More Senior Network Officers will patrol south-east Queensland’s public transport network as part of the Newman Government’s plan to keep Queenslanders safe.
Premier Campbell Newman and Transport and Main Roads Minister Scott Emerson announced the first of 18 new Senior Network Officers will be trained and deployed on the network by the end of the year.
“Our Government is working hard to revitalise front line services to ensure Queenslanders are safer and more secure,” Mr Newman said.
“By delivering a more efficient public transport network, we are able to invest in more security and safety for passengers.
“Last year we promised to double the number of officers on the network – a commitment we achieved. Today we are announcing an additional boost to bring the team to 70 officers.
“The new recruits are part of our strong plan to make this state the safest place to live, travel and raise a family.”
Mr Emerson said the number of bus driver assaults across the south-east Queensland network had decreased by 23 per cent since the LNP came to office.
“Through our proactive approach, we have cracked down on anti-social behaviour across public transport by conducting blitzes and increasing the number of Senior Network Officers,” Mr Emerson said.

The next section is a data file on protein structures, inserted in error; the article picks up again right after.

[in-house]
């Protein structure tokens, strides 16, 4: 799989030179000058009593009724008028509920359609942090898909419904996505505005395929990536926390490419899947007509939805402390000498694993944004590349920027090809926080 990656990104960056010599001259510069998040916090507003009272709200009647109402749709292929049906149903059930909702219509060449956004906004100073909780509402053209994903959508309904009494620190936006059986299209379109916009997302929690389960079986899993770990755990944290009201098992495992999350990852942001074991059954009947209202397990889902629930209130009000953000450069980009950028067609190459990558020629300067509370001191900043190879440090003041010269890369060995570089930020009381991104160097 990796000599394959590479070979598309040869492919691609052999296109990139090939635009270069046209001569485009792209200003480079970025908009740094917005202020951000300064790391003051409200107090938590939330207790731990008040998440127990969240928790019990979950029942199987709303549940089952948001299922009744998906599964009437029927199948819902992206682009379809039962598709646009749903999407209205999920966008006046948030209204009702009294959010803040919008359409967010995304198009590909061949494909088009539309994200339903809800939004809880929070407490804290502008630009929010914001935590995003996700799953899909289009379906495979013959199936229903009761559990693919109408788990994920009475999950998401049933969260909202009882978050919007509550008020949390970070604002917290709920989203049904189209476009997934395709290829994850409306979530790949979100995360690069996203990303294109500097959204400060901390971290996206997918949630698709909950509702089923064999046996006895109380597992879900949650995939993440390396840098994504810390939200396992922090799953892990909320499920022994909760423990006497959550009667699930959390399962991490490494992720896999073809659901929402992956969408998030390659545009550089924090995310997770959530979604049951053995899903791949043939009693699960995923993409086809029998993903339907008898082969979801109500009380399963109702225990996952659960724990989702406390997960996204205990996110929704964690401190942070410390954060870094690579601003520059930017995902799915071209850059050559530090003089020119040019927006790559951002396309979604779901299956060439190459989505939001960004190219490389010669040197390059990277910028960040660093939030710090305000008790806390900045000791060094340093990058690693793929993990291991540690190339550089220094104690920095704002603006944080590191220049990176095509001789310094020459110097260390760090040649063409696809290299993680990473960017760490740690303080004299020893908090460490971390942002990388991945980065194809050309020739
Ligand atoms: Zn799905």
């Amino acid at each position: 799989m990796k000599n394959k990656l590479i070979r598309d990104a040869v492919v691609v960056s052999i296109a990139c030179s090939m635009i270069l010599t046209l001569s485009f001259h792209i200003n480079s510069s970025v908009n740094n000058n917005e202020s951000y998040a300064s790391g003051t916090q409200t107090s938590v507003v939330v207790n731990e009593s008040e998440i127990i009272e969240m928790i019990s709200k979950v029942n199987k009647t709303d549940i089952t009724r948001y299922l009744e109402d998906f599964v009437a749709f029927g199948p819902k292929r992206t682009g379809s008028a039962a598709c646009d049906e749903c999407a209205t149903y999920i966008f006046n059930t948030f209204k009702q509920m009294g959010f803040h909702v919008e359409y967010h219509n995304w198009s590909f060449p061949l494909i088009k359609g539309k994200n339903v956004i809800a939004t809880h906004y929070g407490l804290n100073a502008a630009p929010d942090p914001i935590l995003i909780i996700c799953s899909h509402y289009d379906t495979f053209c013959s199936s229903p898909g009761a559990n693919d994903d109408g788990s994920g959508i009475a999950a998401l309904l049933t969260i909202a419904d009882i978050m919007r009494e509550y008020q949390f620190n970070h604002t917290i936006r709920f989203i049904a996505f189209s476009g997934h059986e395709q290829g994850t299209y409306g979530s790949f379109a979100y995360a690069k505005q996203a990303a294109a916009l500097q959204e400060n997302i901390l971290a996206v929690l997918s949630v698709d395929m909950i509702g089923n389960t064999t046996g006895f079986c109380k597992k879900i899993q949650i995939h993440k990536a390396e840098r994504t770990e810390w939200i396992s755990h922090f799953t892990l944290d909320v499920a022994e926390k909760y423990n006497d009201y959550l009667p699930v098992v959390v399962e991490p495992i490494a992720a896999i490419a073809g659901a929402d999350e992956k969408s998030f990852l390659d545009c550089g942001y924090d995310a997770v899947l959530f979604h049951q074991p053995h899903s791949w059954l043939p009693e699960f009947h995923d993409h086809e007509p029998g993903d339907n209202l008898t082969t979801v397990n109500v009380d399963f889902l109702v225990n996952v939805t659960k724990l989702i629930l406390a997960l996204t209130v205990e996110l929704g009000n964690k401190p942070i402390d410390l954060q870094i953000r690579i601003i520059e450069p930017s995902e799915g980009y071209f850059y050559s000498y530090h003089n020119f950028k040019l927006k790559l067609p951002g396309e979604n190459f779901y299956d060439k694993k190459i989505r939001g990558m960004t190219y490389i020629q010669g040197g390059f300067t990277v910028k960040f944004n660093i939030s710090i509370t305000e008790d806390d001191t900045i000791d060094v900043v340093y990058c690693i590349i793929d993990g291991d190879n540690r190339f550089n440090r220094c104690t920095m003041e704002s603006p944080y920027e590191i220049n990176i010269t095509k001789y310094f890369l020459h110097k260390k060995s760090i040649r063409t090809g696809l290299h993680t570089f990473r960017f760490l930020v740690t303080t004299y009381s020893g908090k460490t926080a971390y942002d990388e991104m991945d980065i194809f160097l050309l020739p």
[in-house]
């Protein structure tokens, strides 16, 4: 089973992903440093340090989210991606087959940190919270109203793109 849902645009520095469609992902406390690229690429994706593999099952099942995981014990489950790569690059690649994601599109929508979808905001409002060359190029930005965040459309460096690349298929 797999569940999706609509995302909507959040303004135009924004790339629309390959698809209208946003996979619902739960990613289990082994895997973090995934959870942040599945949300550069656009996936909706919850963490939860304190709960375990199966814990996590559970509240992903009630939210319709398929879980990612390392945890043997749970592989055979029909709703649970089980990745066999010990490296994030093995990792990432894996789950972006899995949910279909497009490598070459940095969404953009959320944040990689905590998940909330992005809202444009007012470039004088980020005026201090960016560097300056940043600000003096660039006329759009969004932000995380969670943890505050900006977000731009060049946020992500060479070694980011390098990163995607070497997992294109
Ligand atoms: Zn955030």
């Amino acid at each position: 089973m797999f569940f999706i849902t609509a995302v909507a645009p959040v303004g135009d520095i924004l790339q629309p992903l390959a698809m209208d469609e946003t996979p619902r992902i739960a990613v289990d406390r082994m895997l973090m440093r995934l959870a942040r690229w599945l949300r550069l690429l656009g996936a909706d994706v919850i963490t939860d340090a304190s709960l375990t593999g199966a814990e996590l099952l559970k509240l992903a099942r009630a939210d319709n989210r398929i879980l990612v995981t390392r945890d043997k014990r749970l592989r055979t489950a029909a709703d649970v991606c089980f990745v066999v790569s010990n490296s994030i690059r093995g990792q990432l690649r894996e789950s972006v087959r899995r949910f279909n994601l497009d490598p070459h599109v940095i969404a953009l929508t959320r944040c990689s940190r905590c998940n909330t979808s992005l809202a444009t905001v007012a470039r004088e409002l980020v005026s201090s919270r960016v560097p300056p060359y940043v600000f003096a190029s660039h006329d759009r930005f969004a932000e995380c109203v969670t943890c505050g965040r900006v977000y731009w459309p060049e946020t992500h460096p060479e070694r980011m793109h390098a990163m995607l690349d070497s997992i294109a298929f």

“Senior Network Officers are highly trained in de-escalation techniques and have extended powers which include the authority to detain and search people where necessary.”
Senior Network Officers undertake an intensive eight-week training course prior to deployment covering legislative powers, tactical and physical training and conflict management as well as personal criminal history checks, psychometric testing, and a medical and mental fitness examination.
Senior Network Officers join the Police Railway Squad, busway safety officers, mobile dog patrols and contracted security guards to deter anti-social behaviour across the network. In addition, there are more than 8000 CCTV cameras and a dedicated 24-hour security monitoring facility.